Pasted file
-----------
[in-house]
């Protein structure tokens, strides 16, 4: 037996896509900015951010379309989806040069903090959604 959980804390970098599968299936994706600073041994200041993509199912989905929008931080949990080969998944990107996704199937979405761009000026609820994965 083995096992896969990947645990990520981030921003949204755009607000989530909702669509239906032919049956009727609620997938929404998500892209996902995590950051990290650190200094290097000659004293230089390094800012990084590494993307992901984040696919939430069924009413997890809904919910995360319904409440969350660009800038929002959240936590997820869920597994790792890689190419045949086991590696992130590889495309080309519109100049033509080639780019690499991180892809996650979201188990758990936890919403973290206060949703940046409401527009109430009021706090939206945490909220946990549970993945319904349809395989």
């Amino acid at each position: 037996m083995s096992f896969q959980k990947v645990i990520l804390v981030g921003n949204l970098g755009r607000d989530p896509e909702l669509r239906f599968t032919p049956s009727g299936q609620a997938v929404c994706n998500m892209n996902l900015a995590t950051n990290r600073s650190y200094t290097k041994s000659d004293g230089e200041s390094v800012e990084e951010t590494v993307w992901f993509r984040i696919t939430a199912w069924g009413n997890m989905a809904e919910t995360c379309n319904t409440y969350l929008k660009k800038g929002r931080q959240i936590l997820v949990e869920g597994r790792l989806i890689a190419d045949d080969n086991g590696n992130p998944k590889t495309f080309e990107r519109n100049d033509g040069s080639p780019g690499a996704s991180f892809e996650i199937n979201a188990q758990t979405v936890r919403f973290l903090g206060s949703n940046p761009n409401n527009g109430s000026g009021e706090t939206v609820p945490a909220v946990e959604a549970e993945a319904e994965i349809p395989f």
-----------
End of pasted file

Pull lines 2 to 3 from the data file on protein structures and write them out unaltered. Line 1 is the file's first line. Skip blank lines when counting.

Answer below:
């Protein structure tokens, strides 16, 4: 037996896509900015951010379309989806040069903090959604 959980804390970098599968299936994706600073041994200041993509199912989905929008931080949990080969998944990107996704199937979405761009000026609820994965 083995096992896969990947645990990520981030921003949204755009607000989530909702669509239906032919049956009727609620997938929404998500892209996902995590950051990290650190200094290097000659004293230089390094800012990084590494993307992901984040696919939430069924009413997890809904919910995360319904409440969350660009800038929002959240936590997820869920597994790792890689190419045949086991590696992130590889495309080309519109100049033509080639780019690499991180892809996650979201188990758990936890919403973290206060949703940046409401527009109430009021706090939206945490909220946990549970993945319904349809395989």
């Amino acid at each position: 037996m083995s096992f896969q959980k990947v645990i990520l804390v981030g921003n949204l970098g755009r607000d989530p896509e909702l669509r239906f599968t032919p049956s009727g299936q609620a997938v929404c994706n998500m892209n996902l900015a995590t950051n990290r600073s650190y200094t290097k041994s000659d004293g230089e200041s390094v800012e990084e951010t590494v993307w992901f993509r984040i696919t939430a199912w069924g009413n997890m989905a809904e919910t995360c379309n319904t409440y969350l929008k660009k800038g929002r931080q959240i936590l997820v949990e869920g597994r790792l989806i890689a190419d045949d080969n086991g590696n992130p998944k590889t495309f080309e990107r519109n100049d033509g040069s080639p780019g690499a996704s991180f892809e996650i199937n979201a188990q758990t979405v936890r919403f973290l903090g206060s949703n940046p761009n409401n527009g109430s000026g009021e706090t939206v609820p945490a909220v946990e959604a549970e993945a319904e994965i349809p395989f």